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Workers prepare to change drilling pipes on the rotary table of a natural gas drilling rig near Towanda, Pennsylvania, February 3, 2010. Energy companies drilling for natural gas in Pennsylvania�s Marcellus Shale would have to pay a wellhead tax under a proposal unveiled on Tuesday by Gov. Ed Rendell. Rendell wants to charge drillers 5 percent of the value of gas at the wellhead plus 4.7 cents per 1,000 cubic feet of gas taken from the ground, starting July 1. The plan would raise $160.7 million in the first year and $1.8 billion over five years. Photo taken February 3. REUTERS/Tim Shaffer (UNITED STATES - Tags: ENERGY BUSINESS EMPLOYMENT) (TIM SHAFFER/TIM SHAFFER/REUTERS)
Workers prepare to change drilling pipes on the rotary table of a natural gas drilling rig near Towanda, Pennsylvania, February 3, 2010. Energy companies drilling for natural gas in Pennsylvania�s Marcellus Shale would have to pay a wellhead tax under a proposal unveiled on Tuesday by Gov. Ed Rendell. Rendell wants to charge drillers 5 percent of the value of gas at the wellhead plus 4.7 cents per 1,000 cubic feet of gas taken from the ground, starting July 1. The plan would raise $160.7 million in the first year and $1.8 billion over five years. Photo taken February 3. REUTERS/Tim Shaffer (UNITED STATES - Tags: ENERGY BUSINESS EMPLOYMENT) (TIM SHAFFER/TIM SHAFFER/REUTERS)

Enbridge weighs Marcellus pipeline Add to ...

Enbridge Inc. wants to build a pipeline that would carry natural gas liquids from the Appalachian region of the United States to the Chicago area.

The project would provide an outlet for gas produced in southern Pennsylvania and northern West Virginia where the massive Marcellus shale formation spans the two states, as well as parts of New York and Ohio.

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Energy development is relatively new to the Marcellus region, which is believed to hold vast amounts of natural gas trapped in the shale rock, which has the same look and feel as a classroom chalkboard.

"This proposed pipeline will provide an excellent long-term solution for development of this promising play, as it will enable [natural gas liquids]production to grow unconstrained for many years," said Stephen Letwin, executive vice-president of gas transportation and international at Enbridge.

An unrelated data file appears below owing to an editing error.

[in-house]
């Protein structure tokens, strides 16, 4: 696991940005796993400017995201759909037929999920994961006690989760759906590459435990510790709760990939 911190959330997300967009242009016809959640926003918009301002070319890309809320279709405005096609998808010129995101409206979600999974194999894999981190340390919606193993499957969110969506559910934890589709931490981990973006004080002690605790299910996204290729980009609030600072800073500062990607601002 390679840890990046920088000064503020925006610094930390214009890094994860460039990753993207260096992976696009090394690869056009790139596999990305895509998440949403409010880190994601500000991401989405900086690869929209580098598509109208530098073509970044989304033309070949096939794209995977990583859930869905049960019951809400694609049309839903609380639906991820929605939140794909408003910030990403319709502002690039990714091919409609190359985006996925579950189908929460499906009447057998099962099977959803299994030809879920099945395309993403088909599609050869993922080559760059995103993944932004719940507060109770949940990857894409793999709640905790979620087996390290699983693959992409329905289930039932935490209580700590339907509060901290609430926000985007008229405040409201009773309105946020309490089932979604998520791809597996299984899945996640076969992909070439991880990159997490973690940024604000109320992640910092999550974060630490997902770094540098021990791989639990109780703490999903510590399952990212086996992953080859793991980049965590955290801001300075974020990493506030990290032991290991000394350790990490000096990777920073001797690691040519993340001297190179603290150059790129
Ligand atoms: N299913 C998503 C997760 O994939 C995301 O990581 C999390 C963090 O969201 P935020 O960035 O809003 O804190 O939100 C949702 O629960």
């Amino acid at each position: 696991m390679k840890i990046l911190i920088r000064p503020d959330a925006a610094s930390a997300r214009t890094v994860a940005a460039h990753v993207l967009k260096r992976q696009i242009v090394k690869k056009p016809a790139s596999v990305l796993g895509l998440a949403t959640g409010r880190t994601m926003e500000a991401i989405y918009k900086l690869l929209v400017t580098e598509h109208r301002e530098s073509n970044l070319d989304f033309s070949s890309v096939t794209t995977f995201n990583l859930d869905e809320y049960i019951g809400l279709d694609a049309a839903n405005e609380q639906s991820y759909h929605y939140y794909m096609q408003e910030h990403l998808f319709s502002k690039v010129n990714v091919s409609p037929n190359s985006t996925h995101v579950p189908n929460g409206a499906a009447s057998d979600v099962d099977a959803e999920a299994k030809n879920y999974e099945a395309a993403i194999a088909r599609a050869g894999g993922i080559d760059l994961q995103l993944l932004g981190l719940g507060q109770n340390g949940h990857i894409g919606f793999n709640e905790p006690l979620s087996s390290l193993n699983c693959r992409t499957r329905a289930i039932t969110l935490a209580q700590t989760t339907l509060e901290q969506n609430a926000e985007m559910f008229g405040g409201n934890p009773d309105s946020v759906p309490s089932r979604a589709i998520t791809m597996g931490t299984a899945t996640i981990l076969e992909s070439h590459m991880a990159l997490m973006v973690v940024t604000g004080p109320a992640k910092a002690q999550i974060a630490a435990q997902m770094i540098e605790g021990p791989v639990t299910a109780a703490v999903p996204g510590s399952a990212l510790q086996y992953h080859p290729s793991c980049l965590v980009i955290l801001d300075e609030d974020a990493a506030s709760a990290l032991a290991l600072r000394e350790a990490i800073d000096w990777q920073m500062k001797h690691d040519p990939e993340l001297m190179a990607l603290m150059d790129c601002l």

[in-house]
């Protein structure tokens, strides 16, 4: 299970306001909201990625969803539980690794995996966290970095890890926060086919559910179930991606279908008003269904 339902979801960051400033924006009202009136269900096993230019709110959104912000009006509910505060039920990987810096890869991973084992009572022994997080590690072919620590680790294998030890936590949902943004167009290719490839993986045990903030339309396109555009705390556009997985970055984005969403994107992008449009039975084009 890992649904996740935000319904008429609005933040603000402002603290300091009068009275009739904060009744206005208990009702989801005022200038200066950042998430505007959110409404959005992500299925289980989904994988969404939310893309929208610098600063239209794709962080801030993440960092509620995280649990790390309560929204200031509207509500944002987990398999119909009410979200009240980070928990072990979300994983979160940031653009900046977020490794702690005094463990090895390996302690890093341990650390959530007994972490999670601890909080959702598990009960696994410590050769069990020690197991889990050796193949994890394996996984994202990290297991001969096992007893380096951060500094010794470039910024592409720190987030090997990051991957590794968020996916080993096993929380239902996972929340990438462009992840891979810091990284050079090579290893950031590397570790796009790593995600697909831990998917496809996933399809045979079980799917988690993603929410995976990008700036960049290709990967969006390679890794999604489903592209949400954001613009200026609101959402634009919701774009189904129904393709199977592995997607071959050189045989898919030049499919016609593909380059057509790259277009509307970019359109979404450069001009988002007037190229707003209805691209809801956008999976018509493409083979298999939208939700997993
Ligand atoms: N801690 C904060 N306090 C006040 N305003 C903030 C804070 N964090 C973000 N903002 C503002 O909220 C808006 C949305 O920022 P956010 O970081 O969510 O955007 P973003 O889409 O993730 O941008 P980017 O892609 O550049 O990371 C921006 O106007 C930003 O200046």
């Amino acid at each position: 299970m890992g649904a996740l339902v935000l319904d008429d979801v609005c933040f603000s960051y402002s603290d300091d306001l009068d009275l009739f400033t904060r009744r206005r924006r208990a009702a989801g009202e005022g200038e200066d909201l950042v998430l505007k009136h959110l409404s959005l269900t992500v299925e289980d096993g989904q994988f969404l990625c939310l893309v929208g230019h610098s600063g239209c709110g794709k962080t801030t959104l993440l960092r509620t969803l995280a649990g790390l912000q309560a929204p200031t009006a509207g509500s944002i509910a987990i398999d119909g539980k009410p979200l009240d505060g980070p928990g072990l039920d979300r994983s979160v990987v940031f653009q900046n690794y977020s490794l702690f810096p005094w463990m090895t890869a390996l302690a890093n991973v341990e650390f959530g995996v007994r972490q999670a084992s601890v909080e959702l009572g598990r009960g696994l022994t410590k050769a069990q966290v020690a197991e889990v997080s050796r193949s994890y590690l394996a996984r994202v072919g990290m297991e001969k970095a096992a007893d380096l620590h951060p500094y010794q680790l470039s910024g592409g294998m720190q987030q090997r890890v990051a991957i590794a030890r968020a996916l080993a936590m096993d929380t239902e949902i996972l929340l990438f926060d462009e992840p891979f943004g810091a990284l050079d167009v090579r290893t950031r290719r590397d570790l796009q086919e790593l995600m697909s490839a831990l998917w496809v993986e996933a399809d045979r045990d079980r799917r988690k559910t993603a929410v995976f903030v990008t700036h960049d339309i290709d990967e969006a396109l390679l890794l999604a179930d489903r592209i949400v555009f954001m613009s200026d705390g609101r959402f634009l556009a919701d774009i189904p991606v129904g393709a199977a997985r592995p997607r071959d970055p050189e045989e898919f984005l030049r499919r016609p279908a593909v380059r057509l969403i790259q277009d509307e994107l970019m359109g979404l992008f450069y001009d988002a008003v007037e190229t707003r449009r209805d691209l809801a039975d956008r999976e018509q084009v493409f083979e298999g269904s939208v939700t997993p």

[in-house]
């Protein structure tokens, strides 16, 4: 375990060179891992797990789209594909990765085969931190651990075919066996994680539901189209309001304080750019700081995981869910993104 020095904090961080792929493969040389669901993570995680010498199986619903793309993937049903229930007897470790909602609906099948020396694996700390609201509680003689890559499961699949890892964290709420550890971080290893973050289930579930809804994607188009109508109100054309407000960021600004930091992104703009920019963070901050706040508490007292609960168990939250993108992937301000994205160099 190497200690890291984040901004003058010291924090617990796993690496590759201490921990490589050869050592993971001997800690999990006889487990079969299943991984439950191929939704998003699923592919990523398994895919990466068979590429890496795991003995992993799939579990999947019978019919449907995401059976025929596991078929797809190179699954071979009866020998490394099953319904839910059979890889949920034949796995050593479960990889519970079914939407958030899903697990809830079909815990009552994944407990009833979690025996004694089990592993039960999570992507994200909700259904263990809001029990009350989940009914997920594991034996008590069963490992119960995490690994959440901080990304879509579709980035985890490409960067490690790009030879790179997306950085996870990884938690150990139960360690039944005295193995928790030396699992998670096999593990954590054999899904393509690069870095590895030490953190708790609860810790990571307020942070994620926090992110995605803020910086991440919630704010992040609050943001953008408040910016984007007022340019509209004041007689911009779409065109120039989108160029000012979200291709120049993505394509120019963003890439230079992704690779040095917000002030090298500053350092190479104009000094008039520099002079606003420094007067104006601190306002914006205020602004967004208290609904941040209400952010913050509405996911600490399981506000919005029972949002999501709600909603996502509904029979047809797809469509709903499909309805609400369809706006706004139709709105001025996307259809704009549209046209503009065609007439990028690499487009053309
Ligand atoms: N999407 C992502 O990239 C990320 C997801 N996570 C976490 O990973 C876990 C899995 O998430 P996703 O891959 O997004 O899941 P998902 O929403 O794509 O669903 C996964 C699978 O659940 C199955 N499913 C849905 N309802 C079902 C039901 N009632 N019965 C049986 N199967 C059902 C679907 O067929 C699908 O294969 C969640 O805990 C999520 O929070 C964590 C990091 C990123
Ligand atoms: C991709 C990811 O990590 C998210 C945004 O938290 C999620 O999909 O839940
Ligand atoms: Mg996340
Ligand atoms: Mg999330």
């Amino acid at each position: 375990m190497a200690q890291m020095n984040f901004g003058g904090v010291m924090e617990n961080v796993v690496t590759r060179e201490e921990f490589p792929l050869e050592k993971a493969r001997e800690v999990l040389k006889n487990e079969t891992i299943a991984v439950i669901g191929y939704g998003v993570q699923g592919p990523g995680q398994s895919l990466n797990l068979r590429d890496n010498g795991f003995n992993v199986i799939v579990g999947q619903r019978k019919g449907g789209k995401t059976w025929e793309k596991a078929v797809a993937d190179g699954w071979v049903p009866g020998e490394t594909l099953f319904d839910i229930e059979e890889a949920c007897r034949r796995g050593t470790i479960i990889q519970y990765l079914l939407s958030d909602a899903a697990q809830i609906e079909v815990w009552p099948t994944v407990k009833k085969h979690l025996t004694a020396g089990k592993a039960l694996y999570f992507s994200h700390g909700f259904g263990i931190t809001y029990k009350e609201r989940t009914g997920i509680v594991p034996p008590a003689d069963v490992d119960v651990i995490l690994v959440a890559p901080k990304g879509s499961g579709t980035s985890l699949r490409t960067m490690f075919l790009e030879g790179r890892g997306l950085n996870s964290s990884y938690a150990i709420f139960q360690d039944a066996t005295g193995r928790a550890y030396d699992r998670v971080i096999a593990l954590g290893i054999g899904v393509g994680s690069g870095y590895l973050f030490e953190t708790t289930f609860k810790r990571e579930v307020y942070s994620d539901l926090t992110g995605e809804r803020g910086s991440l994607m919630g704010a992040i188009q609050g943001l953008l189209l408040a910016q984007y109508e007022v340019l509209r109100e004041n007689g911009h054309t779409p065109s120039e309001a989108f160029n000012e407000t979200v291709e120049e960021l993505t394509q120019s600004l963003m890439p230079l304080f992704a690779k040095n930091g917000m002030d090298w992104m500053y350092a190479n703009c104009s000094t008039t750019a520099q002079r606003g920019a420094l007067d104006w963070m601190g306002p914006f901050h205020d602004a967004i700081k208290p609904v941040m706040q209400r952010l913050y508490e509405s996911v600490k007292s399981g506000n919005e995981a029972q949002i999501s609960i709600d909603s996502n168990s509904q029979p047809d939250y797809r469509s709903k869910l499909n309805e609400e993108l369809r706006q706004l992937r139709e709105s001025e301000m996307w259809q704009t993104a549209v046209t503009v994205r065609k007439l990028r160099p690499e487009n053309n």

"Enbridge has extensive knowledge and expertise in the areas of NGL fractionation, transportation and marketing. With this proposed pipeline, we are uniquely positioned to help Marcellus producers obtain greater value for their future NGL production."

There is already existing infrastructure to process the natural gas liquids near Chicago, including the Aux Sable plant, which now handles gas shipped from Western Canada along the Alliance pipeline.

Natural gas liquids, like butane and propane, track oil prices more closely than they do benchmark natural gas prices. They are often used to manufacture petrochemicals and plastics.

"Moving those Marcellus liquids to Chicago is almost a perfect strategic fit for Enbridge," said Edward Kallio, manager of gas consulting for Ziff Energy Group.

"Gas is highly undervalued compared to oil, and so having this liquids-rich natural gas in the Marcellus is one reason it's likely to go ahead, versus other shale or conventional plays that have less liquids content."

Other markets, like Ontario, can also be tapped from Chicago through existing infrastructure. Enbridge already operates a natural gas distribution network in Ontario.

Calgary-based Enbridge expects to solicit offers from companies wanting to participate in the project some time between the beginning of April and the end of June.

The company did not disclose a price tag for the project and said it is in the process of working out potential routes.

Canadian companies like Talisman Energy Inc. and Enerplus Resources Fund have begun to explore in the Marcellus, mainly in the Pennsylvania portion.

Activity on the New York side has been curbed by concerns over how the drilling could affect nearby water sources, including the watershed that provides drinking water to New York City.

Until recently, shale gas has been too costly and difficult to exploit. However, advances in horizontal drilling and multi-stage rock fracturing technology have unlocked ample supplies.

The Marcellus is attractive because it's close to densely populated urban centres in the United States. Other shale plays, like the Horn River Basin in northeastern British Columbia are farther away from market and have less infrastructure in place.

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